Strength of cholinergic tone dictates the polarity of dopamine D2 receptor modulation of striatal cholinergic interneuron excitability in DYT1 dystonia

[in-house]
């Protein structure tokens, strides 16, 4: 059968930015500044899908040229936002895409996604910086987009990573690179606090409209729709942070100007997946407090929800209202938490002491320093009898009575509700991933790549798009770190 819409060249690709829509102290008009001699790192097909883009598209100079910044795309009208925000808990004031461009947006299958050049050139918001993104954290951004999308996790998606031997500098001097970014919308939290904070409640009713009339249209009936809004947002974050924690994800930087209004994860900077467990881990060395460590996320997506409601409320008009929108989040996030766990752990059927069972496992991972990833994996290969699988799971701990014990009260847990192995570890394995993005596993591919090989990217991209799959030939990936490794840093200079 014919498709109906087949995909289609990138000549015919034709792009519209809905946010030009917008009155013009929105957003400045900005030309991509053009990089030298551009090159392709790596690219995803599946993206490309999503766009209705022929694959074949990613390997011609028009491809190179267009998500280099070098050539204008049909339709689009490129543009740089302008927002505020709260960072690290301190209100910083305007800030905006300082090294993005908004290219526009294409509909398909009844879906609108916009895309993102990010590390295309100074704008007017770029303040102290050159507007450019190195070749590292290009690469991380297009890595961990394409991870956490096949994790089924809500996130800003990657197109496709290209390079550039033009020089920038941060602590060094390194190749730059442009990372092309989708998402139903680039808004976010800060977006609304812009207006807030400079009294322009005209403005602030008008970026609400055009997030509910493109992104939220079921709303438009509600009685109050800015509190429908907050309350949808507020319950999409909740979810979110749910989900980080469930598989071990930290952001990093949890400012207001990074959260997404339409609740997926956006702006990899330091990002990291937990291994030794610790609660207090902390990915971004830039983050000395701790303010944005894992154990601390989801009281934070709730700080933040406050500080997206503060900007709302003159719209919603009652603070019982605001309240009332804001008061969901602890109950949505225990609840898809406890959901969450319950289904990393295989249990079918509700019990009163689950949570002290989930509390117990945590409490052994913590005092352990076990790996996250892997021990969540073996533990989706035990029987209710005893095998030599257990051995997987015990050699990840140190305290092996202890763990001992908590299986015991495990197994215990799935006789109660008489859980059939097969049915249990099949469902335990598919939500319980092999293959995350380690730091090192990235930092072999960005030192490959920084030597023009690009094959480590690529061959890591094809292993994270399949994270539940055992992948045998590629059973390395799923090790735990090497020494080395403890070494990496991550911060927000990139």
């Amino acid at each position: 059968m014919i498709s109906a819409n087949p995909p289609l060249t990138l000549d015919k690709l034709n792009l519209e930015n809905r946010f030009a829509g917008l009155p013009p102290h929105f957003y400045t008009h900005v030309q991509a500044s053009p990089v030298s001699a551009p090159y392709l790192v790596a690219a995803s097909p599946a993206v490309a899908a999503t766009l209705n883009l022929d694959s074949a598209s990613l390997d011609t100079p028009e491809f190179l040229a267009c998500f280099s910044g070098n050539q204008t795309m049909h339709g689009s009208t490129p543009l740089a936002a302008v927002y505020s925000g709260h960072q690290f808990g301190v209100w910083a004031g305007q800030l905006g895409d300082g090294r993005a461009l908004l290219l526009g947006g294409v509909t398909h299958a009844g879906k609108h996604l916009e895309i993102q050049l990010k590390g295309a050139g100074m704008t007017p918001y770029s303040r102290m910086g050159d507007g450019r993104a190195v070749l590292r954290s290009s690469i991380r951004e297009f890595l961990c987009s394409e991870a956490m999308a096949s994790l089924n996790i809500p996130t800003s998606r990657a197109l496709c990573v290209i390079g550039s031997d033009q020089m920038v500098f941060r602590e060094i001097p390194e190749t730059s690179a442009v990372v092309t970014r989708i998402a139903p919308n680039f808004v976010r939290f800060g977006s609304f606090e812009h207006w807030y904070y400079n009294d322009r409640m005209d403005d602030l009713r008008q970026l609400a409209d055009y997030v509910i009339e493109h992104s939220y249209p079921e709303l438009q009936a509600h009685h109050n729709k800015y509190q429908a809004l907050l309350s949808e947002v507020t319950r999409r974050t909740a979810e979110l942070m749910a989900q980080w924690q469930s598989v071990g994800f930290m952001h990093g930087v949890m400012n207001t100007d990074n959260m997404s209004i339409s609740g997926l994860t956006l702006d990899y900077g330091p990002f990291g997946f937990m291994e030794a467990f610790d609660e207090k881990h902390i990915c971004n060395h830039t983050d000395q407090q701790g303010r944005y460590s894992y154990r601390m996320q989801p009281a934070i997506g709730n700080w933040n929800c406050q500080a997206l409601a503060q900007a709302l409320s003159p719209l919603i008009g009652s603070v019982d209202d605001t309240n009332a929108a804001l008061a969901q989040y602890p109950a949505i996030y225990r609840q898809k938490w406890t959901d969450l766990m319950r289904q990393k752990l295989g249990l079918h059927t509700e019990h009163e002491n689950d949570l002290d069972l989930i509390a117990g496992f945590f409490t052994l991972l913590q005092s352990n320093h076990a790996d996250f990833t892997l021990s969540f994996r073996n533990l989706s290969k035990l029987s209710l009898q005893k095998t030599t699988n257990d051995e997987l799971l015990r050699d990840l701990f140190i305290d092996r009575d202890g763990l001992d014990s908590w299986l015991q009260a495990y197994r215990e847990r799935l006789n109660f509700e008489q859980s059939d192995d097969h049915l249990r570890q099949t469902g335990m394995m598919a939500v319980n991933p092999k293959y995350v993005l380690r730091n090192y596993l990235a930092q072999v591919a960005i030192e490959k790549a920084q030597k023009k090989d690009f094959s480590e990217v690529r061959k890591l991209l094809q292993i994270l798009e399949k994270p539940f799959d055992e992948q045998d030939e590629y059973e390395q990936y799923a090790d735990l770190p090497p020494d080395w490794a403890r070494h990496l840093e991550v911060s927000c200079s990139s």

Balance between cholinergic and dopaminergic signaling is central to striatal control of movement and cognition. In dystonia, a common disorder of movement, anticholinergic therapy is often beneficial. This observation suggests there is a pathological increase in cholinergic tone, yet direct confirmation is lacking. In DYT1, an early-onset genetic form of dystonia caused by a mutation in the protein torsinA (TorA), the suspected heightened cholinergic tone is commonly attributed to faulty dopamine D2 receptor (D2R) signaling where D2R agonists cause excitation of striatal cholinergic interneurons (ChIs), rather than the normal inhibition of firing observed in wild-type animals, an effect known as “paradoxical excitation”. Here, we provide for the first time direct measurement of elevated striatal extracellular acetylcholine (ACh) in a knock-in mouse model of human DYT1 dystonia (TorAΔE/+ mice), confirming a striatal hypercholinergic state. We hypothesized that this elevated extracellular ACh might cause chronic over-activation of muscarinic acetylcholine receptors (mAChRs) and disrupt normal D2R function due to their shared coupling to Gi/o-proteins. We tested this concept in vitro first using a broad-spectrum mAChR antagonist, and then using a M2/M4 mAChR selective antagonist to specifically target mAChRs expressed by ChIs. Remarkably, we found that mAChR inhibition reverses the D2R-mediated paradoxical excitation of ChIs recorded in slices from TorAΔE/+ mice to a typical inhibitory response. Furthermore, we recapitulated the paradoxical D2R excitation of ChIs in striatal slices from wild-type mice within minutes by simply increasing cholinergic tone through pharmacological inhibition of acetylcholinesterase (AChE) or by prolonged agonist activation of mAChRs. Collectively, these results show that enhanced mAChR tone itself is sufficient to rapidly reverse the polarity of D2R regulation of ChI excitability, correcting the previous notion that the D2R mediated paradoxical ChI excitation causes the hypercholinergic state in dystonia. Further, using a combination of genetic and pharmacological approaches, we found evidence that this switch in D2R polarity results from a change in coupling from the preferred Gi/o pathway to non-canonical β-arrestin signaling. These results highlight the need to fully understand how the mutation in TorA leads to pathologically heightened extracellular ACh. Furthermore the discovery of this novel ACh-dopamine interaction and the participation of β-arrestin in regulation of cholinergic interneurons is likely important for other basal ganglia disorders characterized by perturbation of ACh-dopamine balance, including Parkinson and Huntington diseases, l-DOPA-induced dyskinesia and schizophrenia.